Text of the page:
Complementarity of ultrasound and fluorescence imaging in an orthotopic mouse model of pancreatic cancer
Cynthia S Snyder, Sharmeela Kaushal, Yuko Kono, Hop S Tran Cao, Robert M Hoffman, Michael BouvetBMC Cancer2009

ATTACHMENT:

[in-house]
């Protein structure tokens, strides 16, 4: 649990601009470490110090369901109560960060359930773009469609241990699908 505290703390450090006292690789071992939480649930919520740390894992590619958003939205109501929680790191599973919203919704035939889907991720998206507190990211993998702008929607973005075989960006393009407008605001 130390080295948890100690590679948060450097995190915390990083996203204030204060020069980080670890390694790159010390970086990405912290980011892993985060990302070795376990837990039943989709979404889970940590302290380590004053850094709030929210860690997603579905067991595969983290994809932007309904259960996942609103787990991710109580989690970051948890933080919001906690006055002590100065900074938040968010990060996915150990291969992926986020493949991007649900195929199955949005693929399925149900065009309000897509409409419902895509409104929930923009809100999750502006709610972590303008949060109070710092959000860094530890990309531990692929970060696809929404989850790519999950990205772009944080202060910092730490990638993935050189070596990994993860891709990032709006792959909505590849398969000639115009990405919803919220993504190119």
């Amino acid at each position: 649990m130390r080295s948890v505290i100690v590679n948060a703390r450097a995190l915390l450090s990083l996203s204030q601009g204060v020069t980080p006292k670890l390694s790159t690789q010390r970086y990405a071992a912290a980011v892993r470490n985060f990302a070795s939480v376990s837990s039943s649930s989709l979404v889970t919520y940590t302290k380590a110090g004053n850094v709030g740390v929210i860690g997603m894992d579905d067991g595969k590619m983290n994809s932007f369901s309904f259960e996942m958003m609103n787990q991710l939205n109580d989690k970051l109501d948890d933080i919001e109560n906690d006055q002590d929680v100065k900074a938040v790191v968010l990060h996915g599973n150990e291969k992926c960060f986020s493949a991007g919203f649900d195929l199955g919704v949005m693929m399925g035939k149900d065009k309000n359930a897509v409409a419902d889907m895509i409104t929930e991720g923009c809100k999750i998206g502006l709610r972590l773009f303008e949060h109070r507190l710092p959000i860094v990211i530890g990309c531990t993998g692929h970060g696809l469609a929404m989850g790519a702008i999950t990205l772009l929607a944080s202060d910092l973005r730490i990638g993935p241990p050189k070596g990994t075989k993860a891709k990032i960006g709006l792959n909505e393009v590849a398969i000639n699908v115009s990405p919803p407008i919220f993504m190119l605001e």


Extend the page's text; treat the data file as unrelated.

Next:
BACKGROUND: Pancreatic cancer is a devastating disease characterized by dismal 5-year survival rates and limited treatment options. In an effort to provide useful models for preclinical evaluation of new experimental therapeutics, we and others have developed orthotopic mouse models of pancreatic cancer. The utility of these models for pre-clinical testing is dependent upon quantitative, noninvasive methods for monitoring in vivo tumor progression in real time. Toward this goal, we performed whole-body fluorescence imaging and ultrasound imaging to evaluate and to compare these noninvasive imaging modalities for assessing tumor burden and tumor progression in an orthotopic mouse model of pancreatic cancer. METHODS: The human pancreatic cancer cell line XPA-1, engineered for stable, high-level expression of red fluorescent protein (RFP), was implanted into the pancreas of nude mice using orthotopic implantation. The tumors were allowed to grow over a period of one to several weeks during which time the mice were imaged using both fluorescence imaging and ultrasound imaging to measure tumor burden and to monitor tumor growth. RESULTS: Whole-body fluorescence imaging and ultrasound imaging both allowed for the visualization and measurement of orthotopic pancreatic tumor implants in vivo. The imaging sessions were well-tolerated by the mice and yielded data which correlated well in the quantitative assessment of tumor burden. Whole-body fluorescence and two-dimensional ultrasound imaging showed a strong correlation for measurement of tumor size over a range of tumor sizes (R(2) = 0.6627, P = 0.003 for an exposure time of 67 msec and R(2) = 0.6553, P = 0.003 for an exposure time of 120 msec). CONCLUSION: Our findings suggest a complementary role for fluorescence imaging and ultrasound imaging in assessing tumor burden and tumor progression in orthotopic mouse models of human cancer.